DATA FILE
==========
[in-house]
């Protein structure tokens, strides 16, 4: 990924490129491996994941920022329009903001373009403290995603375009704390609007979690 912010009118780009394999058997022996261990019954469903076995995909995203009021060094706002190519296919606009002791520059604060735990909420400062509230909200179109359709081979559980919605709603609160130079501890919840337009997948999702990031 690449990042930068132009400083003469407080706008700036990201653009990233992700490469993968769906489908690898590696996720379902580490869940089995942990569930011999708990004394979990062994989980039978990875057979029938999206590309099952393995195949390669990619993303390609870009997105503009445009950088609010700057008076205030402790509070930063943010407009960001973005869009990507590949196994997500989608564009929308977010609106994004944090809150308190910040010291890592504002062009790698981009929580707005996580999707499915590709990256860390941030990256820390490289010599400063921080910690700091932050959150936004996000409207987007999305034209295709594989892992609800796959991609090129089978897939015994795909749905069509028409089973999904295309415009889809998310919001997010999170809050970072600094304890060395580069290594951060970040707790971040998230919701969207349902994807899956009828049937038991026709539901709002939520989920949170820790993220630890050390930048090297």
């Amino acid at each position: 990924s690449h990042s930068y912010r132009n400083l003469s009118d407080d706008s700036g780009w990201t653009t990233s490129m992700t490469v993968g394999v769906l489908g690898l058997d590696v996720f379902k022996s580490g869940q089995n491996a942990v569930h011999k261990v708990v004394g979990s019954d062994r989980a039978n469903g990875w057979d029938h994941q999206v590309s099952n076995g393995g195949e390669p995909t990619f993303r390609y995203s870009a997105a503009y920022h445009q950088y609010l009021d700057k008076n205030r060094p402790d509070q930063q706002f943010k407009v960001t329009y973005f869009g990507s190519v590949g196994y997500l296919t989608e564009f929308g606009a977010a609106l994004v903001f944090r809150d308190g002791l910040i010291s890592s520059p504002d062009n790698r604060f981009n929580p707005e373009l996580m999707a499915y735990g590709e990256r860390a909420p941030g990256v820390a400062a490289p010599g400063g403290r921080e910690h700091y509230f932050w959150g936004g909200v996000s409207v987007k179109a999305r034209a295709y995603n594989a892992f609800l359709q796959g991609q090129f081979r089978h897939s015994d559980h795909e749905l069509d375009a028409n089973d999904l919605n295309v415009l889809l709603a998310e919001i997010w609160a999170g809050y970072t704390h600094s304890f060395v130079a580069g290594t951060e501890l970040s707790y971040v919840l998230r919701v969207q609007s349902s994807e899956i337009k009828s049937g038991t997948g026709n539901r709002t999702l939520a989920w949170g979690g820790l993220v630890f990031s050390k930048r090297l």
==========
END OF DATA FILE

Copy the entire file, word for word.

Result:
[in-house]
């Protein structure tokens, strides 16, 4: 990924490129491996994941920022329009903001373009403290995603375009704390609007979690 912010009118780009394999058997022996261990019954469903076995995909995203009021060094706002190519296919606009002791520059604060735990909420400062509230909200179109359709081979559980919605709603609160130079501890919840337009997948999702990031 690449990042930068132009400083003469407080706008700036990201653009990233992700490469993968769906489908690898590696996720379902580490869940089995942990569930011999708990004394979990062994989980039978990875057979029938999206590309099952393995195949390669990619993303390609870009997105503009445009950088609010700057008076205030402790509070930063943010407009960001973005869009990507590949196994997500989608564009929308977010609106994004944090809150308190910040010291890592504002062009790698981009929580707005996580999707499915590709990256860390941030990256820390490289010599400063921080910690700091932050959150936004996000409207987007999305034209295709594989892992609800796959991609090129089978897939015994795909749905069509028409089973999904295309415009889809998310919001997010999170809050970072600094304890060395580069290594951060970040707790971040998230919701969207349902994807899956009828049937038991026709539901709002939520989920949170820790993220630890050390930048090297």
């Amino acid at each position: 990924s690449h990042s930068y912010r132009n400083l003469s009118d407080d706008s700036g780009w990201t653009t990233s490129m992700t490469v993968g394999v769906l489908g690898l058997d590696v996720f379902k022996s580490g869940q089995n491996a942990v569930h011999k261990v708990v004394g979990s019954d062994r989980a039978n469903g990875w057979d029938h994941q999206v590309s099952n076995g393995g195949e390669p995909t990619f993303r390609y995203s870009a997105a503009y920022h445009q950088y609010l009021d700057k008076n205030r060094p402790d509070q930063q706002f943010k407009v960001t329009y973005f869009g990507s190519v590949g196994y997500l296919t989608e564009f929308g606009a977010a609106l994004v903001f944090r809150d308190g002791l910040i010291s890592s520059p504002d062009n790698r604060f981009n929580p707005e373009l996580m999707a499915y735990g590709e990256r860390a909420p941030g990256v820390a400062a490289p010599g400063g403290r921080e910690h700091y509230f932050w959150g936004g909200v996000s409207v987007k179109a999305r034209a295709y995603n594989a892992f609800l359709q796959g991609q090129f081979r089978h897939s015994d559980h795909e749905l069509d375009a028409n089973d999904l919605n295309v415009l889809l709603a998310e919001i997010w609160a999170g809050y970072t704390h600094s304890f060395v130079a580069g290594t951060e501890l970040s707790y971040v919840l998230r919701v969207q609007s349902s994807e899956i337009k009828s049937g038991t997948g026709n539901r709002t999702l939520a989920w949170g979690g820790l993220v630890f990031s050390k930048r090297l």